There are lots of things to choose from as we prepare for the 2011 planting season. Lots of different packages, choices, and we all remember the challenges of the past few field seasons.
This is a review of the key pathogens that are very well managed with resistance — if the soybean variety has it.
Phytophthora sojae: We see it every time the wrong variety is planted and we have heavy rains. We get stem rot. When stem rot occurs we lose substantial amounts of yield.
For a variety with low levels of partial resistance, we can still lose 50% in yield, and if there is no partial resistance, the whole field can be lost.
States like Ohio with poorly drained soils and high proportions of clay have a great diversity of pathotypes or races. Rps1a is no longer effective against the populations in that state, for example. Rps1c and Rps1k are effective to approximately 30-40% of the populations.
Rps3a is bit higher with approximately 50%. But this continues to change. We recovered a few isolates of P. sojae this past summer, where none of the Rps genes were effective, including Rps8.
Within a field there is a great deal of variability so these individual genes may still be effective for some of the isolates but not all.
Soybean cyst nematode: for this there are several sources of resistance that each have several genes that are integrated into new varieties. The interesting thing with this is that not all of the genes get moved into each variety. Right now there are varieties that have resistance genes from PI88788, Peking and PI 437654 (Hartwig). PI88788 is the most common.
Based on 3 years of data, the yield drag is no longer an issue here with resistance. However, like Phytophthora, we do have some SCN populations where some of the PI88788 resistance genes are no longer effective.
If you have SCN and your populations keep increasing, even when you use resistance, it is time to change varieties – for either a different combination of PI88788 genes or Peking or the PI 437654 Hartwig. The primary key here is don’t plant the same variety — year after year.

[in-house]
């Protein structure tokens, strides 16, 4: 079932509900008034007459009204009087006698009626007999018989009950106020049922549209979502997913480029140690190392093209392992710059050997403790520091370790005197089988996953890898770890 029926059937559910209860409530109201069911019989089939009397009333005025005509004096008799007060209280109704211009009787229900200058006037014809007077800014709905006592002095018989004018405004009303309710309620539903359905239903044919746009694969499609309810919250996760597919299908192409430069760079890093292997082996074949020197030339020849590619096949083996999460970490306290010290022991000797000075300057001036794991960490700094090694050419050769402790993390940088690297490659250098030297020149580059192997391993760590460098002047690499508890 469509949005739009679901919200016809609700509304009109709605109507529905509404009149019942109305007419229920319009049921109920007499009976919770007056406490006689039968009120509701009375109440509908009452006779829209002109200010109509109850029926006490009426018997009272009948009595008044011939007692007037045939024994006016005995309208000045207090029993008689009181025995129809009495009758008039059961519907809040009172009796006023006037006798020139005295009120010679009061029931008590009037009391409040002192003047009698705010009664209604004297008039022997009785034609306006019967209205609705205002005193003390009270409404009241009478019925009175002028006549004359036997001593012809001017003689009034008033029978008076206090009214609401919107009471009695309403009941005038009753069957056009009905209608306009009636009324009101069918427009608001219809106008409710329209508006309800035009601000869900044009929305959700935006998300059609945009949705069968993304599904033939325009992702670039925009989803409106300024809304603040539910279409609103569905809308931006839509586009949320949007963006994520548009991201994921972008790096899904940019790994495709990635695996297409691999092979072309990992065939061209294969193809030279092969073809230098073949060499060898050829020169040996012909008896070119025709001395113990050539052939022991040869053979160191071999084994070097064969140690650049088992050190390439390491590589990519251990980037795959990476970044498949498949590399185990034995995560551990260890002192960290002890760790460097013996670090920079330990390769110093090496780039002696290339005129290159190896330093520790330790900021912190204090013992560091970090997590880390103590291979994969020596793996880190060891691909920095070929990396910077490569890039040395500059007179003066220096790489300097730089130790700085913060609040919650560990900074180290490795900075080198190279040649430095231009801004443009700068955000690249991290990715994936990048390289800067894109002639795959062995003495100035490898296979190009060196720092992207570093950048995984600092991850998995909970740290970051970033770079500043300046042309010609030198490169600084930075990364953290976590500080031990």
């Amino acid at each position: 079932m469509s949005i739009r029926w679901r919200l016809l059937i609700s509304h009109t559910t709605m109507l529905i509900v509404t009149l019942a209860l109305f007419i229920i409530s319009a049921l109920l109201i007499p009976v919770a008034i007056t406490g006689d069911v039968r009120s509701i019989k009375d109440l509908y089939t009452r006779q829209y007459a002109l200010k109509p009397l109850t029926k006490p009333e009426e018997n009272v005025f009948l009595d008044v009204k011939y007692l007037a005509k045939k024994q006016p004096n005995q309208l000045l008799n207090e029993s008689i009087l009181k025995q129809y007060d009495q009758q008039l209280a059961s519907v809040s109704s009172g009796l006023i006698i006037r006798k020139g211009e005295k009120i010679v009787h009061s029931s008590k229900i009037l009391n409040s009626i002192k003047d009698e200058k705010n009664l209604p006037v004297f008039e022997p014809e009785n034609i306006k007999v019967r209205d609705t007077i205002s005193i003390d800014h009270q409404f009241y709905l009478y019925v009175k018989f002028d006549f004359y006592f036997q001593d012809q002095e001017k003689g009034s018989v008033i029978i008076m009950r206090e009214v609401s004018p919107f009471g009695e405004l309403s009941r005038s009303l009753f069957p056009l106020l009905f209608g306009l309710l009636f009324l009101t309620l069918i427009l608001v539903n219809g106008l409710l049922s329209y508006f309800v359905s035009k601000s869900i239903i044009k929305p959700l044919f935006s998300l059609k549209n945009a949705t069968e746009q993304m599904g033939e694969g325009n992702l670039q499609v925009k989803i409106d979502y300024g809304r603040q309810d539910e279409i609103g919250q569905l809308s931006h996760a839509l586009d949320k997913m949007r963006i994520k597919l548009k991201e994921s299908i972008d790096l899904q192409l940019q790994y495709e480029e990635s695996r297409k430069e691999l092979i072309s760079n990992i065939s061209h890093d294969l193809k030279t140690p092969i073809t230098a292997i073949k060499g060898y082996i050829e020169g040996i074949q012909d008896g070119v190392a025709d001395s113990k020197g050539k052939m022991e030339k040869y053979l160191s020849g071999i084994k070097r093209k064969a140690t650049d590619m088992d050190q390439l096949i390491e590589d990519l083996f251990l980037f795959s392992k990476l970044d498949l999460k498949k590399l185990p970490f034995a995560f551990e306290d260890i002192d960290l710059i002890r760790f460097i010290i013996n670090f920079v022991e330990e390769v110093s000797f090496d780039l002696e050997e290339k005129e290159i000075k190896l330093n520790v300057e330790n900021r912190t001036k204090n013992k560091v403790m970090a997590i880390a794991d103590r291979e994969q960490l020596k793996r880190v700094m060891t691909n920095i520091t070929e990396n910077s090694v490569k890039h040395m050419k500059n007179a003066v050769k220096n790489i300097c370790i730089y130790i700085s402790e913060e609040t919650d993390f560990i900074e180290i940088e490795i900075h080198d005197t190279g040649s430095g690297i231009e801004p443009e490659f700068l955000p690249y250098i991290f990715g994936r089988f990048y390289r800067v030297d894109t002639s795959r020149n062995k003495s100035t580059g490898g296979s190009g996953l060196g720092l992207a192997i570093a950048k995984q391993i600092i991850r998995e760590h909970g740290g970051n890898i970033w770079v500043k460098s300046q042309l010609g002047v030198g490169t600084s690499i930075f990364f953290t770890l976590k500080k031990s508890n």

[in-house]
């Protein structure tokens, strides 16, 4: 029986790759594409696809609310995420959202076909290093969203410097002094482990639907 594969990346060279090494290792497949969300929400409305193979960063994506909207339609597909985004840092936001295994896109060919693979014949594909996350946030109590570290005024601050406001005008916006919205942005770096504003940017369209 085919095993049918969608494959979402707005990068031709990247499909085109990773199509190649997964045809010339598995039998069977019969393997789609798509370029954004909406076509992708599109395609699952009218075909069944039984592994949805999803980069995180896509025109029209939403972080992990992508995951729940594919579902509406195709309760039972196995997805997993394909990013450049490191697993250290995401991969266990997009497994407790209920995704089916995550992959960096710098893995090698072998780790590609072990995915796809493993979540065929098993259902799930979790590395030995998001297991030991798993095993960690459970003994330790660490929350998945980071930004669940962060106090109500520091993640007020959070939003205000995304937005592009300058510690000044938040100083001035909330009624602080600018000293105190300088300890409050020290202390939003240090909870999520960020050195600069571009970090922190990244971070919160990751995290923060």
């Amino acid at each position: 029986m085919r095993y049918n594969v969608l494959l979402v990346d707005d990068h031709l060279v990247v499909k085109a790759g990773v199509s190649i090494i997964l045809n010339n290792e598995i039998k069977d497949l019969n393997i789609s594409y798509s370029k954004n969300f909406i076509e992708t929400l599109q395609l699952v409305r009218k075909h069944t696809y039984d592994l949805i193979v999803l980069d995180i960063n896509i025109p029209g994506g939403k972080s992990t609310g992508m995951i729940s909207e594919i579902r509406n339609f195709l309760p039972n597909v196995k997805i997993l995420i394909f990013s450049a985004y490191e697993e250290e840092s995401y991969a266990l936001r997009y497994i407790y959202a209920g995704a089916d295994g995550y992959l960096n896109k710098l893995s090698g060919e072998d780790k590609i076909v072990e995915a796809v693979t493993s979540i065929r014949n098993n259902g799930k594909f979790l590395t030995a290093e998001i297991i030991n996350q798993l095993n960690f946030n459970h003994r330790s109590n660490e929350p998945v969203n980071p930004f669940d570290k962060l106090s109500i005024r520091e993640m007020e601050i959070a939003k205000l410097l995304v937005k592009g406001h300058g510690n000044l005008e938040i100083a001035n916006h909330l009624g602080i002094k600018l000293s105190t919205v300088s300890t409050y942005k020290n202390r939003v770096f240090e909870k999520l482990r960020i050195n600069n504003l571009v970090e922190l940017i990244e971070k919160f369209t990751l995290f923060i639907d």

If you do have SCN, keep monitoring those populations and rotate to ensure that they stay at levels below 200 eggs/cup of soil, where there is no yield loss.
Sclerotinia stem rot/white mold: For this disease, we had a fairly widespread outbreak in 2009. So for some fields that were in corn last year, we are moving right back into those fields this next year. The sclerotia are there, happy as can be. Resistance to Sclerotinia is challenging, but we have had 2 fairly good years to get rid of the super susceptible varieties. Again read the company scores for this on whether or not this will be an issue.
Frogeye leaf spot: This fungus will survive through the winter on residue, for fields where you are planting back-to-back soybeans and you had frogeye there at the end of the season — it really needs a resistant line, better yet plant corn.
Brown stem rot: This disease is present in Ohio but causes higher levels of disease in Northern Illinois and Wisconsin. Symptom development is related to low pH. For areas where the pH is 6 or below, choosing varieties with this resistance package is important.
SDS: A lot of work has gone into this one over the past few years. For soils that have SCN, compacted soil conditions and otherwise poor drainage, add this pathogen to the list.
We have seen several situations where the SDS symptoms occurred right to the row where the varieties switched out.
This is another one that is difficult to screen, but southern Illinois does a lot of testing and on their Web site they have some good information on resistance levels in some varieties: http://soybean.siuc.edu/2010%20SIU%20SDS%20Commercial%20Report.pdf.
Excellent yields are key to making profits — but without disease resistance, there will be big losses if the environment turns favorable for the pathogens — don’t forget this part of the total package as you work with your seed dealers.